The purposes and limitations of a first principle are: (1) to establish the context and scope of discussion; (2) to affirm the existence of a fundamental truth pertaining to the topic generally; and (3) to define that truth, employing the least ambiguous and most cognitively fruitful concepts that are logically germane to the definition. Men and women have reasoned about law for centuries. Familiar terms, the relations of which are obvious in the structure of a predicate, compel any adversary to concede or to contradict squarely, because a first principle necessarily addresses a fundamental question. The most fundamental issue in law is justice -- not electoral processes or delegated powers, but the right to public justice.
Definitions of justice proffered by others have been lengthy, covering hundreds of pages, intertwining dozens of terms. However, logic is an exact science. Verbosity indicates lack of understanding or deliberate obfuscation. That's why my definition of justice is succinct. A complete theory of justice is presented in one proposition, consisting of one object, one action, and two qualifiers: Justice = armed defense of innocent liberty. The qualifiers are necessary for precision. Verbal defense of liberty isn't justice. It must be armed defense. Not all liberty, just innocent liberty (e.g., the liberty of women and children, who are often unable to defend themselves). My definition does not refer to or imply any ethical principle. The philosophy of law is a separate branch of science, independent of ethics. Moral inquiry pertains specifically to the interests, powers, and dilemmas of an individual, epitomized by the question: "What shall I do?" Legal philosophy addresses impersonal administration of public justice, litigation among parties in dispute, the combined might of a community, and custodial guardianship of certain individuals who are unable or legally prohibited to conduct their own affairs.
"No freeman shall be arrested or imprisoned or disseized or outlawed or exiled or in any way victimized, except by the lawful judgement of his peers and by the law of the land." [Magna Carta, 1215 A.D.]
Very early in the history of Anglo-American law, it was asserted that a freeman was at liberty to conduct his own affairs, unless restrained by due process of law (i.e., a constitution). The notion of "innocent liberty" is easily discerned in this ancient statement of political right. Freemen were at liberty, presumed innocent unless proved guilty of violating the law, which applied equally to all freemen. I do not suggest that this provision of Magna Carta should be construed as an obligatory legal or constitutional precedent. Rather, I cite it to suggest that my theory of justice is not at odds with historical understanding of civil liberty and the rule of law. The essential function of law is to distinguish between innocence and guilt, truth and falsehood, political right and wrong.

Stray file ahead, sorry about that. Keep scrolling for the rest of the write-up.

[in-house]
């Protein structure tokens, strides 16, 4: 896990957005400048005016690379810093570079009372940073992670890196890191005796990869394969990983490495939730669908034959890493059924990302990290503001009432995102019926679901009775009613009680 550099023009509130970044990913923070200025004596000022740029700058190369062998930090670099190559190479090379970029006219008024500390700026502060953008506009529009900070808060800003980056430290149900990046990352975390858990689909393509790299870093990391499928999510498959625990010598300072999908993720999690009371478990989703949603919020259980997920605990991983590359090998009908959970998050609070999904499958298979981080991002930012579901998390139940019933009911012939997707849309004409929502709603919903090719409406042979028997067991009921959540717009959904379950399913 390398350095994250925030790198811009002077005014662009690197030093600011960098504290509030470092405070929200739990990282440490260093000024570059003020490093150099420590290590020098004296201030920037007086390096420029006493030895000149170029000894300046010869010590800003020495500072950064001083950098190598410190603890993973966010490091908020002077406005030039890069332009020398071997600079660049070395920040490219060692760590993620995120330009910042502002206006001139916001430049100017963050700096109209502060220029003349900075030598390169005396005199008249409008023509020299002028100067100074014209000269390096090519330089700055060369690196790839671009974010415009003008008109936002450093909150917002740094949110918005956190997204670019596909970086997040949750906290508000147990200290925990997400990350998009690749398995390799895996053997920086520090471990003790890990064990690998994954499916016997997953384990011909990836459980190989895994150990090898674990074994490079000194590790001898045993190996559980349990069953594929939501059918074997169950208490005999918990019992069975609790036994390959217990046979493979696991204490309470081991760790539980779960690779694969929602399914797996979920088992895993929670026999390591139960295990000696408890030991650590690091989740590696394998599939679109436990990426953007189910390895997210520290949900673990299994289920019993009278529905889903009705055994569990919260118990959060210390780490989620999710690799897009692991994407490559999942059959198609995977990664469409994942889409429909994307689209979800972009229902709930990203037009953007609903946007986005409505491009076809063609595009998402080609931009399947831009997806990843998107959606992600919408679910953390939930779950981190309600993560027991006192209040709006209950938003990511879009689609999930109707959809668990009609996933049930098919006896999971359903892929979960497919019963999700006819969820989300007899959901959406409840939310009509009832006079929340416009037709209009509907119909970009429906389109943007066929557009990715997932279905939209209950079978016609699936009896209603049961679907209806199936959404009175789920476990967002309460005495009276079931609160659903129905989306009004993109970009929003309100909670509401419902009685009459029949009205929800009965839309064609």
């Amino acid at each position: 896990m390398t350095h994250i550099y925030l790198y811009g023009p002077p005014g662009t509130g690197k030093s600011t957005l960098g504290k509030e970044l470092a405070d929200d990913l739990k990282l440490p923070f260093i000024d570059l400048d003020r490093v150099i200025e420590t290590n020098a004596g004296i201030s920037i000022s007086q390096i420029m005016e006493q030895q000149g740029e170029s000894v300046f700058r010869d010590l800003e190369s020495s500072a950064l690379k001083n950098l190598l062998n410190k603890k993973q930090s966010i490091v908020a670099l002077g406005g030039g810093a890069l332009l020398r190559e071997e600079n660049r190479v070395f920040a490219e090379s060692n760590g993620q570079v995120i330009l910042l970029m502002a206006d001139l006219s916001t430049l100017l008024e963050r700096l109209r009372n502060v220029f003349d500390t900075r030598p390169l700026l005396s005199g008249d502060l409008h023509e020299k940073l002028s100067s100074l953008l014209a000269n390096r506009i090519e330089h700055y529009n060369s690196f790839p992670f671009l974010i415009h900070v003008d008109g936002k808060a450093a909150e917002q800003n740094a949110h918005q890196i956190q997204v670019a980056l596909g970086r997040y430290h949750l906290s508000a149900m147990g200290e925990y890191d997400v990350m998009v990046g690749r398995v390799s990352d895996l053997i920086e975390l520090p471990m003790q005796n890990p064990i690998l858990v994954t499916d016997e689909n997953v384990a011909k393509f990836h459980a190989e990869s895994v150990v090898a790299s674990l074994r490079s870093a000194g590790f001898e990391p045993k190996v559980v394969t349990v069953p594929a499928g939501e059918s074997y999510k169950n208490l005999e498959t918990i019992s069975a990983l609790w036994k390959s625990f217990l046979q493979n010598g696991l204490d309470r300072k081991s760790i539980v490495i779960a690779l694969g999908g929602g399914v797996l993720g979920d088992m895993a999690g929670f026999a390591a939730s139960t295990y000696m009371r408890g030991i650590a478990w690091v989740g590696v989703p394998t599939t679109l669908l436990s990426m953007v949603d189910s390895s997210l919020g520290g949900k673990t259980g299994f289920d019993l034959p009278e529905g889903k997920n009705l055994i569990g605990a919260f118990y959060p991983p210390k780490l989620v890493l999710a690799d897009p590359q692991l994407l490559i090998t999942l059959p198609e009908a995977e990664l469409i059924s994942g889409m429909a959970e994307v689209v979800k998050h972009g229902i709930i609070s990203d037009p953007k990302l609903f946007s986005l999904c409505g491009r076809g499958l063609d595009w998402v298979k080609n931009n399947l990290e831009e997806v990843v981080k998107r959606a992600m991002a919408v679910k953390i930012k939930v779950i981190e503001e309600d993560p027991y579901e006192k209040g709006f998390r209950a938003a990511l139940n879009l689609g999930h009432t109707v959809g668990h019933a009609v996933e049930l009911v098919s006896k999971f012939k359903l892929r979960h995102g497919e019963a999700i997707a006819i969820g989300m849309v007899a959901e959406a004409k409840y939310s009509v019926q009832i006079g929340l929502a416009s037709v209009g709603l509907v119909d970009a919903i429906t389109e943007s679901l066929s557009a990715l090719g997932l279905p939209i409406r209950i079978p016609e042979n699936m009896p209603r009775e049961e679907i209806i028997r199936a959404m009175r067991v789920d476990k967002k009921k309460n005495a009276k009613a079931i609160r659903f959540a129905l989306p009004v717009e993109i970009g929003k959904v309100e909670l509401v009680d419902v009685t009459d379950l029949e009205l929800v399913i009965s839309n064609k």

"The power exerted by a legal regime consists less in the force that it can bring to bear against violators of its rules than in its capacity to persuade people that the world described in its images and categories is the only attainable world in which a sane person would want to live." [Robert Gordon]
Every Fourth of July, my fellow countrymen celebrate the mistaken notion that the United States was conceived in liberty. This reveals how little our constitutional history is studied. The U.S. Constitution was not conceived at all -- it was a bastard product of compromise and contentious debate, winning ratification by a slim margin (among the 20 percent of colonial population who were eligible to vote for assemblies of state politicians who narrowly approved it: Pennsylvania 46-23, Virginia 89-79, New York 30-27). The U.S. Constitution did not provide any definition of justice. I accept that many generations had endorsed the American federal establishment by acquiesence, understanding only that their national government was a small, weak, often laughable cesspool of graft, which prior to 1860 had no control over private life and freedom of contract. There was no Federal income tax, no regulation of domestic commerce, and minimal entanglement in foreign affairs. Only in the 20th century did the U.S. begin in earnest to exert intrusive, dictatorial control of every citizen's private life and civil liberty. Today, all business owners are compelled to serve as tax collectors (Federal income withholding, Social Security, Medicare). Global income is taxed, all investment gains are taxed, and an immense code of rules govern the operation of banking. The result is a nation of political sheep, following the most conservative in our midst. It is a tragedy of unequalled horror, that the meek are led routinely by dangerous and devious charismatics. The only way to rectify this unfolding political disaster is to articulate an alternative legal system, based on a simple proposition that enshrines liberty as the cornerstone of justice.
The Freeman's Constitution does not claim sovereignty in a geographic area, but rather the world at large, affirming that you have an inalienable constitutional right to innocent liberty which no state may lawfully abridge. This bedrock principle of justice is not reiterated in the detailed provisions which follow. Instead, it is the legal standard by which all of the provisions of The Freeman's Constitution must be interpreted and measured in practice.